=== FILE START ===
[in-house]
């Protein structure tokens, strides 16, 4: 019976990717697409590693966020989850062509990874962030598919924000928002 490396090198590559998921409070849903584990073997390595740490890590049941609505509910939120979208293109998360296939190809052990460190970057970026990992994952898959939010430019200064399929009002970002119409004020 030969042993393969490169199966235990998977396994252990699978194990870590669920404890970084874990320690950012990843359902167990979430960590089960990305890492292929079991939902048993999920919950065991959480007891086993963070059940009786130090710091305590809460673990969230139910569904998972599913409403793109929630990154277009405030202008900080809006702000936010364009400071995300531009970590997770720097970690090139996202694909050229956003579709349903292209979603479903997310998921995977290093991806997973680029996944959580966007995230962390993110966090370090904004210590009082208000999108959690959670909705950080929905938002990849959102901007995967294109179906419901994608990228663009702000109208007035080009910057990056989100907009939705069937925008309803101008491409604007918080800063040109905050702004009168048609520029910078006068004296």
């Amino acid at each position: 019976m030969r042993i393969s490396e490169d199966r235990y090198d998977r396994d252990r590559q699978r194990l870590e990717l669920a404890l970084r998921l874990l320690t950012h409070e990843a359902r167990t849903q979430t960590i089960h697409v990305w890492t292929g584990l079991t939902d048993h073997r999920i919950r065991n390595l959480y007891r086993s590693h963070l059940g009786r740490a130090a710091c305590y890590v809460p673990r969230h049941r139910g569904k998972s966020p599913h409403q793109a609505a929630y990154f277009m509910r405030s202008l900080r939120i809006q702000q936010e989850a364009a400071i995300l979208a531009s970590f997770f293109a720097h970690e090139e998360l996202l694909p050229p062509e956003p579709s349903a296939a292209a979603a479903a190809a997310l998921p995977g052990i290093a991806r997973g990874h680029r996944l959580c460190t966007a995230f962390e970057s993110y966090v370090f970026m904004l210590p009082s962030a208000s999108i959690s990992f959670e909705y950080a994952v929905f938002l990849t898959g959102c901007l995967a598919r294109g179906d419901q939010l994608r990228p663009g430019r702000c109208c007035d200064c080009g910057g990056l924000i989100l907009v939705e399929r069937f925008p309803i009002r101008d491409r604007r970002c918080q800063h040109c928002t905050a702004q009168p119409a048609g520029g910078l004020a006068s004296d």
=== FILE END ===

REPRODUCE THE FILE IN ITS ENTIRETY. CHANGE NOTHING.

[in-house]
């Protein structure tokens, strides 16, 4: 019976990717697409590693966020989850062509990874962030598919924000928002 490396090198590559998921409070849903584990073997390595740490890590049941609505509910939120979208293109998360296939190809052990460190970057970026990992994952898959939010430019200064399929009002970002119409004020 030969042993393969490169199966235990998977396994252990699978194990870590669920404890970084874990320690950012990843359902167990979430960590089960990305890492292929079991939902048993999920919950065991959480007891086993963070059940009786130090710091305590809460673990969230139910569904998972599913409403793109929630990154277009405030202008900080809006702000936010364009400071995300531009970590997770720097970690090139996202694909050229956003579709349903292209979603479903997310998921995977290093991806997973680029996944959580966007995230962390993110966090370090904004210590009082208000999108959690959670909705950080929905938002990849959102901007995967294109179906419901994608990228663009702000109208007035080009910057990056989100907009939705069937925008309803101008491409604007918080800063040109905050702004009168048609520029910078006068004296």
């Amino acid at each position: 019976m030969r042993i393969s490396e490169d199966r235990y090198d998977r396994d252990r590559q699978r194990l870590e990717l669920a404890l970084r998921l874990l320690t950012h409070e990843a359902r167990t849903q979430t960590i089960h697409v990305w890492t292929g584990l079991t939902d048993h073997r999920i919950r065991n390595l959480y007891r086993s590693h963070l059940g009786r740490a130090a710091c305590y890590v809460p673990r969230h049941r139910g569904k998972s966020p599913h409403q793109a609505a929630y990154f277009m509910r405030s202008l900080r939120i809006q702000q936010e989850a364009a400071i995300l979208a531009s970590f997770f293109a720097h970690e090139e998360l996202l694909p050229p062509e956003p579709s349903a296939a292209a979603a479903a190809a997310l998921p995977g052990i290093a991806r997973g990874h680029r996944l959580c460190t966007a995230f962390e970057s993110y966090v370090f970026m904004l210590p009082s962030a208000s999108i959690s990992f959670e909705y950080a994952v929905f938002l990849t898959g959102c901007l995967a598919r294109g179906d419901q939010l994608r990228p663009g430019r702000c109208c007035d200064c080009g910057g990056l924000i989100l907009v939705e399929r069937f925008p309803i009002r101008d491409r604007r970002c918080q800063h040109c928002t905050a702004q009168p119409a048609g520029g910078l004020a006068s004296d």